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The Canine Good Citizen Test: Reactions to Strangers

Canine Caveats

Your dog is permitted to show a casual interest in the noise or sight distractions, but she can't show fear, resentment, or shyness. She can even startle slightly, but must not try to pull away in fear. She also has to show that she can recover from the startle within a short period of time and not remain shaking or cowering.

Obviously, urinating or defecating in fear, or barking and lunging, are not acceptable. A few barks may be all right if the dog is then silent.

Pooch Pointers

As the distraction passes by, you're allowed to remind your dog to stay. Don't underestimate the power of the “Stay.” If a dog is slightly nervous, responding to a cue from you may just help him relax; it gives him a “job” to do.

Doggie Data

If the distraction dog creates a ruckus, you can ask to take that portion of the test again with a more appropriate dog. You are entitled to a “neutral” dog.

Canine Caveats

If the test is held outside, urinating or defecating is allowed for only this test. If, however, the test is held indoors, either action is an immediate cause for failure.

Tests eight and nine show that your dog won't have a fearful or aggressive reaction to distractions or other dogs. A Good Citizen is not just about being good around human strangers, but around dog strangers as well.

Reaction to Distractions

There are two types of distractions used during test eight: a visual one and an audible one. The tester might use a person on crutches, a walker, or a wheelchair; the sudden opening or closing of a door; a jogger or bicyclist; a person pushing a shopping cart; or someone clanging metal bowls or dropping a large book.

To train for these things, start with the audible distractions. Set up your sessions carefully, and gradually make the distractions bigger. Here's what you should do:

  1. Start with a small paperback book and drop it on the floor while feeding the dog simultaneously.

  2. Repeat a few times to ensure that the dog has no reaction.

  3. Graduate to a larger book and repeat steps 1 and 2.

Provided that the dog didn't react to the books, you can now add something a little noisier, like a metal bowl or pan. Continue to feed him simultaneously while dropping the objects.

Persevere in training using more and louder noises, always making sure that you feed your dog for calm behaviors. If at any time your dog shows nervousness or fear, move back a step and reinforce at the last level he was successful. Then move up the ladder at a slower rate.

Now you can add visual distractions. Start back at the beginning, using a mild one, such as a kid's wheelbarrow or even someone walking a bicycle. As you did with audible distractions, add bigger items that are moving faster and faster.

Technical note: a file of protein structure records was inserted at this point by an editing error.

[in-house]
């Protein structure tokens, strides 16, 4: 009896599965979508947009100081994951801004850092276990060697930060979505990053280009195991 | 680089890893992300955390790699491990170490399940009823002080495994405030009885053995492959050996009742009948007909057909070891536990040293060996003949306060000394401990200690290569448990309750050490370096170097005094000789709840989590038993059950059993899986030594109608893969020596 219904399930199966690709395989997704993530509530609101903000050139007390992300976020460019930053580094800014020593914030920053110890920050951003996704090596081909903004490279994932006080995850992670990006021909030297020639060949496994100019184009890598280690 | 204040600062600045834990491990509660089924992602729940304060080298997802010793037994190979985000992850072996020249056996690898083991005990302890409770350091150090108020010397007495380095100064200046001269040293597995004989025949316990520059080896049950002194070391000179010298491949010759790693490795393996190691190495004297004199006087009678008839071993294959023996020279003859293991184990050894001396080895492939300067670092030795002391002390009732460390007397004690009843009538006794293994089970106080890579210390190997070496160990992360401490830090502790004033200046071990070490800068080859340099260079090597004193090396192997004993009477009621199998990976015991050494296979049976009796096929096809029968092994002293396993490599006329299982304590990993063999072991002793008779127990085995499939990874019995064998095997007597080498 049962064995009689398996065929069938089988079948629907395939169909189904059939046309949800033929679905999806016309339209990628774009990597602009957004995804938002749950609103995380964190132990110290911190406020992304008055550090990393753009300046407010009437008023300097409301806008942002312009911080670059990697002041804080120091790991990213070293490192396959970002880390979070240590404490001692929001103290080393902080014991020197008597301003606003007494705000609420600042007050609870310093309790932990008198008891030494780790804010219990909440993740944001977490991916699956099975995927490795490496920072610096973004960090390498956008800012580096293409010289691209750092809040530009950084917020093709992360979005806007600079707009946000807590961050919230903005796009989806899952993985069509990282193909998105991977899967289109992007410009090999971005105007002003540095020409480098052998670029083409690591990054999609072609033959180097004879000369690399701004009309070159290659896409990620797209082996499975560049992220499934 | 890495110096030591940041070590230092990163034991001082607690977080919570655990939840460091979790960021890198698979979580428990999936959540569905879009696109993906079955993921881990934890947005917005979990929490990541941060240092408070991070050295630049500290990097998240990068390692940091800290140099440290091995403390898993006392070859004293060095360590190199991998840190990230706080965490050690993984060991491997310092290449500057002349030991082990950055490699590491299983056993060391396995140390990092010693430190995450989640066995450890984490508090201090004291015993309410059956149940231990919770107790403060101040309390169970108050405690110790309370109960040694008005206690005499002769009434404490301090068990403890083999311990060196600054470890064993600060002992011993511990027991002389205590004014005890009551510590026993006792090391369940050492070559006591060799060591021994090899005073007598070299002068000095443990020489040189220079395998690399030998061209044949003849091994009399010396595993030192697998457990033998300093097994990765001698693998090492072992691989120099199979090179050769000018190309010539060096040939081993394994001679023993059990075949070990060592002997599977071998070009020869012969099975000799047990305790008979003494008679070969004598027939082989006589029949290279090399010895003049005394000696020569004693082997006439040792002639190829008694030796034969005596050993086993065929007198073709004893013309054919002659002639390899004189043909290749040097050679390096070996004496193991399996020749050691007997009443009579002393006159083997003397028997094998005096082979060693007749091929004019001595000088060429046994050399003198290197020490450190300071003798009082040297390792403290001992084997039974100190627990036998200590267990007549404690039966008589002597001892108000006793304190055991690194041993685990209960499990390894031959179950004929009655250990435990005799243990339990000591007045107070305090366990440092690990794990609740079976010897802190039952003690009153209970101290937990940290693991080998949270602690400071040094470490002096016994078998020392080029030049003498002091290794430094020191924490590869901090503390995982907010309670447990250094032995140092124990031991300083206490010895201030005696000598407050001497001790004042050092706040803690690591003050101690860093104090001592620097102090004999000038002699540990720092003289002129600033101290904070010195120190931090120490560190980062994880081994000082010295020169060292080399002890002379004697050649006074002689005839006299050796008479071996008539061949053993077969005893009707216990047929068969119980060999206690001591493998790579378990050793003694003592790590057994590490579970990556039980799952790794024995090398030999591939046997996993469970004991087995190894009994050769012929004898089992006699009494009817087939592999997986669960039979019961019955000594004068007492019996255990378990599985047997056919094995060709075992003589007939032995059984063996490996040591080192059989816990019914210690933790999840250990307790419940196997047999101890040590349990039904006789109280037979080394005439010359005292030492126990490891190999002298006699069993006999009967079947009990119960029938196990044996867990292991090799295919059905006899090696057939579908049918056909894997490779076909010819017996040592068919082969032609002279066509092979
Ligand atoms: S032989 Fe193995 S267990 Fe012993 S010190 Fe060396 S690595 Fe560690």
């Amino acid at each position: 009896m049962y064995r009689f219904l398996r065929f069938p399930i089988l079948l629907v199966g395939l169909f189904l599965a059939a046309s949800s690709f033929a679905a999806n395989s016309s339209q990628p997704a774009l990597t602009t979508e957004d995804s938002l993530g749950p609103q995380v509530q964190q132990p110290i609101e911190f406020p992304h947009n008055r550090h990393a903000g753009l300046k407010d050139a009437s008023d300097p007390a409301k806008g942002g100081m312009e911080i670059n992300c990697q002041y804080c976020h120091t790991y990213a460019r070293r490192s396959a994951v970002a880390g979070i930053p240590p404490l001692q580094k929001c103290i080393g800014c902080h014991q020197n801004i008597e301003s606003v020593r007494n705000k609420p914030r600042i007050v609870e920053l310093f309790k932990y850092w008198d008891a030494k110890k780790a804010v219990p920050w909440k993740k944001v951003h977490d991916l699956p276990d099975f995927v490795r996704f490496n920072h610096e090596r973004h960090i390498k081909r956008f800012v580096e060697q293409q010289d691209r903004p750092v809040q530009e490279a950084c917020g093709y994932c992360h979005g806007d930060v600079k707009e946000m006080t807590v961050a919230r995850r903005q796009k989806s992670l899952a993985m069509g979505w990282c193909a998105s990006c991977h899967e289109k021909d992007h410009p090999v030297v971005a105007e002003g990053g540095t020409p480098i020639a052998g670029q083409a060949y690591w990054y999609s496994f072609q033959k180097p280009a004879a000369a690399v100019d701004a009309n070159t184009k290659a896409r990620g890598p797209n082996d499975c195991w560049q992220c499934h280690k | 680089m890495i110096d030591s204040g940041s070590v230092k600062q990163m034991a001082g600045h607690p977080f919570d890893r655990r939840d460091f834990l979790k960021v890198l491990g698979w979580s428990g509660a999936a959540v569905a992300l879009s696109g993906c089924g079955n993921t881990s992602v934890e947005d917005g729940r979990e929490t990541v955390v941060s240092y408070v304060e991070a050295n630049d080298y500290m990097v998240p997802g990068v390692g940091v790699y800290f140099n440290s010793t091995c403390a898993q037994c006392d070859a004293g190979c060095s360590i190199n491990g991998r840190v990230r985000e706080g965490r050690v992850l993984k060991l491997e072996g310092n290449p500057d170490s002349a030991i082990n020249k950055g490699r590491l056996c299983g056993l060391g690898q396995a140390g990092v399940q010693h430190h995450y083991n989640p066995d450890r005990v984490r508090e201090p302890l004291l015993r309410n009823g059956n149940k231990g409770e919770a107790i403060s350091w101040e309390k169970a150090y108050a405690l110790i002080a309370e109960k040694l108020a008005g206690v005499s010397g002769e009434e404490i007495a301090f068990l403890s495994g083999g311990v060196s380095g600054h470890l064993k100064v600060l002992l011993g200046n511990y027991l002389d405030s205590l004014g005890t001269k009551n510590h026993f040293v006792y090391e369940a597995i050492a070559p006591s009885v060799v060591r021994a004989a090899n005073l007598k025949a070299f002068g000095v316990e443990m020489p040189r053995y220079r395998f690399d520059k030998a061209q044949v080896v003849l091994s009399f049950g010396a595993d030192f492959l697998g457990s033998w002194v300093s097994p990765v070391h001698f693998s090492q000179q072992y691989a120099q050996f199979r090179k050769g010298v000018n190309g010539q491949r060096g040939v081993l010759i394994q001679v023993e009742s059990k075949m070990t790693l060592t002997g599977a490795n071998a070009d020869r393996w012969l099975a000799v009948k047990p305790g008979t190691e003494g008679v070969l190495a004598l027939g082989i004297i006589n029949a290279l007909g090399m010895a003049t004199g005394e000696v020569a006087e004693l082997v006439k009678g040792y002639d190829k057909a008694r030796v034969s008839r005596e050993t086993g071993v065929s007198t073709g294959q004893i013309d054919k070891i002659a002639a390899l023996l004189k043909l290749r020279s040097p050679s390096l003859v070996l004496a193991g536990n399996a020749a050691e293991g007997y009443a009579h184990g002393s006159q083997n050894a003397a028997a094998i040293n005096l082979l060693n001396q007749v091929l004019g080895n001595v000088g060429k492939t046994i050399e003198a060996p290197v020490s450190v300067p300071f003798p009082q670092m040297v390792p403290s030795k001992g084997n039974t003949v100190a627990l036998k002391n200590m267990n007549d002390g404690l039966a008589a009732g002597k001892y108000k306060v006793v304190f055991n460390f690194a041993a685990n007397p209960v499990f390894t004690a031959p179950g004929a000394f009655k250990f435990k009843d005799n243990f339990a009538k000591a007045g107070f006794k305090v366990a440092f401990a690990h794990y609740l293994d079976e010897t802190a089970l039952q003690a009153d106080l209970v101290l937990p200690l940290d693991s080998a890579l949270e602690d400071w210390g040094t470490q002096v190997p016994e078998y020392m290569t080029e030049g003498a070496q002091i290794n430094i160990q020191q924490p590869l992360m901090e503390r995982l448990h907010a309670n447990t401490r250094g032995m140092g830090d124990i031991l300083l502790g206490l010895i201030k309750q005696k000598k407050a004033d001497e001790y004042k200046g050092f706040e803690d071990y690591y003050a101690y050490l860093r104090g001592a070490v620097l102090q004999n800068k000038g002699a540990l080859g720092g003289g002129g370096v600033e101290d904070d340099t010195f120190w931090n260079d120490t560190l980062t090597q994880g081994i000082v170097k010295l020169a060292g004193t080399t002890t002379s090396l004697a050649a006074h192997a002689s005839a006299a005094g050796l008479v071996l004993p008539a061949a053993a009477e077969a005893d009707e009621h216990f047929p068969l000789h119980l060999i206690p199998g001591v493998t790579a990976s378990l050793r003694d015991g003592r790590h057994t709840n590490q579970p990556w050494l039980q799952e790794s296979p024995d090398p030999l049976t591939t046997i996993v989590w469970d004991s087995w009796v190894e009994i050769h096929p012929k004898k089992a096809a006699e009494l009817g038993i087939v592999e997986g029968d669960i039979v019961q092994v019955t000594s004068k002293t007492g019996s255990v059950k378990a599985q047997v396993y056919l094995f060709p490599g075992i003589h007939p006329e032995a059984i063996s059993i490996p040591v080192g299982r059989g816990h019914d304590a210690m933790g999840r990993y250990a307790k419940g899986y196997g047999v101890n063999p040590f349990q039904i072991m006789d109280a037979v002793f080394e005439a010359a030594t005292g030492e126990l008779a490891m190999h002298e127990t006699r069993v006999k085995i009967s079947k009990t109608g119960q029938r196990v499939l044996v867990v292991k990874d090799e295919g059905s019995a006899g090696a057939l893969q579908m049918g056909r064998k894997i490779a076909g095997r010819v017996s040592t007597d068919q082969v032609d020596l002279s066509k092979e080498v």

Reaction to Another Dog

Passing test nine is another sure sign that you've done a fantastic job training your dog. Another handler and neutral dog will approach you and your dog. When you're within arm's length of each other, you will all stop and you will ask your dog to sit or lie down.

You and the other handler will shake hands and exchange pleasantries for a few seconds and then move away from each other. The dogs will be on the outside (left) of the handlers as they approach each other. Your dog can show a mild interest in the other dog, but must show no fear, shyness, aggression, panic, or “Hi there, let's dump these humans and go play!”

You can teach your dog to accept a neutral dog the same way you taught her to accept a friendly stranger. Take it in small steps, heavily reinforcing your dog for remaining calm around the other dog. I like to start with two dogs, walking far apart and parallel to each other (walking parallel is a calming signal). Once your dog is comfortable, gradually come in a little closer. Once you are walking almost side by side, you can now start walking toward each other. Start out far away and gradually come in closer and closer.

See parts one, two, and three of the CGC test.

See parts four and five of the CGC test.

See parts six and seven of the CGC test.

See part ten of the CGC test.

More on: Pets

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Excerpted from The Complete Idiot's Guide to Positive Dog Training é 2005 by Pamela Dennison. All rights reserved including the right of reproduction in whole or in part in any form. Used by arrangement with Alpha Books, a member of Penguin Group (USA) Inc.

To order this book visit the Idiot's Guide web site or call 1-800-253-6476.


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